Worried about how secure your business is? You should be. Cybercrime has increased by 600% since the COVID-19 pandemic. Cybercrime includes a wide range of illegal activities conducted via digital devices, computers, or computer networks, such as ransomware, phishing, other social engineering attacks, and identity theft and fraud.
There are millions of types of ransomware, malware that is designed to encrypt data on a computer; it can only be released by paying a “ransom” to the cybercriminal. Phishing occurs when misleading emails or text messages incite Internet users to reveal personal information, download malicious software or access malicious websites. Identity fraud includes compromising and accessing a user’s online accounts to use his or her identity, while fraud can be conducted by using stolen identification to steal funds.
Malware and web-based cyberattacks are the most expensive types of cybercrime, and companies spend an average of $2.4 million to defend them. One-third of businesses that were attacked by malware took at least a week to access their data. Yet half of information security professionals admit that their businesses are ill-prepared to resist a ransomware attack: Three of four companies that have been infected with ransomware had up-to-date endpoint protection.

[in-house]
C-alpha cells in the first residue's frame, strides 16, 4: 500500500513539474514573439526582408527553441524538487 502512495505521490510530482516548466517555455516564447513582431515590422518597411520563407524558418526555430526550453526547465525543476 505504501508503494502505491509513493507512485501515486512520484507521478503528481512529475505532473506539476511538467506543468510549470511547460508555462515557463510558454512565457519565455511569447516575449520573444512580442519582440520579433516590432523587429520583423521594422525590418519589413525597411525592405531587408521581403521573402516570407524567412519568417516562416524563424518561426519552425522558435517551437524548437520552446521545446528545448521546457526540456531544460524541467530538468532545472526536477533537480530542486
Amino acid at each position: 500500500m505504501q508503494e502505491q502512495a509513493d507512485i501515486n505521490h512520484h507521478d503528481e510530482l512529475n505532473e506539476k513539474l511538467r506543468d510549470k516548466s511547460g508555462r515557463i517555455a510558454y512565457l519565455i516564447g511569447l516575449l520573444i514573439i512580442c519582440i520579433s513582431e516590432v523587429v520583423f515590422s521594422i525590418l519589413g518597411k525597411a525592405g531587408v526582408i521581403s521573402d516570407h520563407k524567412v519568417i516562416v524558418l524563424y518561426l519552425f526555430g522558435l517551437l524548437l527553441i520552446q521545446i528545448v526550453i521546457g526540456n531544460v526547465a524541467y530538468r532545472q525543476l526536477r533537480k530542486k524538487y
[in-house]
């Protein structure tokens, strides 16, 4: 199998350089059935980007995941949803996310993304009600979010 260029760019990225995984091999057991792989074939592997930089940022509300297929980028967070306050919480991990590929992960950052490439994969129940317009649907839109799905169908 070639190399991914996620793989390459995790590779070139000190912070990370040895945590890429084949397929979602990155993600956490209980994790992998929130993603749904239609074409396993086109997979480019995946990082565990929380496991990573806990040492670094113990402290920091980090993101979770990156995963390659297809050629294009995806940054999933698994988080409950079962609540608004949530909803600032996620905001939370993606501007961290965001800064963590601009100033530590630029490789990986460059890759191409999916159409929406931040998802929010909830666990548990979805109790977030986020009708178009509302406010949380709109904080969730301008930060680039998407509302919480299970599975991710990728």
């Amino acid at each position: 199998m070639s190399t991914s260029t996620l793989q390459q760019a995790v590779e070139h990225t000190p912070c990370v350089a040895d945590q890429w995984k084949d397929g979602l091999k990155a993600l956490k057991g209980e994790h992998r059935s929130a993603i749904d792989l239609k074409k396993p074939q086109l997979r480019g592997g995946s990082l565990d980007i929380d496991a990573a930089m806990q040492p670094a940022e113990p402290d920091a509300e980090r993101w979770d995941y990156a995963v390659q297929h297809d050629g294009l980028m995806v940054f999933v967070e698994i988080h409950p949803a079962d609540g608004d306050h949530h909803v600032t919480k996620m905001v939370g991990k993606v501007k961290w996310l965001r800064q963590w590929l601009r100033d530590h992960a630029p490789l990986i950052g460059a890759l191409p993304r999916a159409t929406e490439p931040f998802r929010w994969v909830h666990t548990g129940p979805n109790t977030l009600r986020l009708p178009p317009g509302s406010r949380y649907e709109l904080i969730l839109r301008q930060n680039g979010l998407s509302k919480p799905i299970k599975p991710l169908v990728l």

The difficulty in protecting companies from ransomware results in costs of more than $75 billion per year; the average business will lose $8,500 per hour when undergoing downtime caused by ransomware and a total of $133,000. Nine in ten IT professionals had businesses that had been attacked by ransomware in the last year.
Phishing is another growing concern for businesses. More than half of IT decision-makers identify phishing attacks as their leading security threat, with CEO fraud having grown to a scam that costs businesses $12 billion.
While cybercriminals target companies and individuals, companies are more at risk because they may be better targets for financial gain. While any size business can become a victim, smaller businesses may be more vulnerable because their staff might not be as tech-savvy as larger companies.
Their records, including their employee records, contain valuable data such as personal information that may be an easy target. Their employees may be susceptible to spear-phishing techniques, where hackers pretend to be someone in authority, such as the company’s IT staff person, who asks for credentials to access the internal network. The accompanying resource describes more about how companies can protect themselves.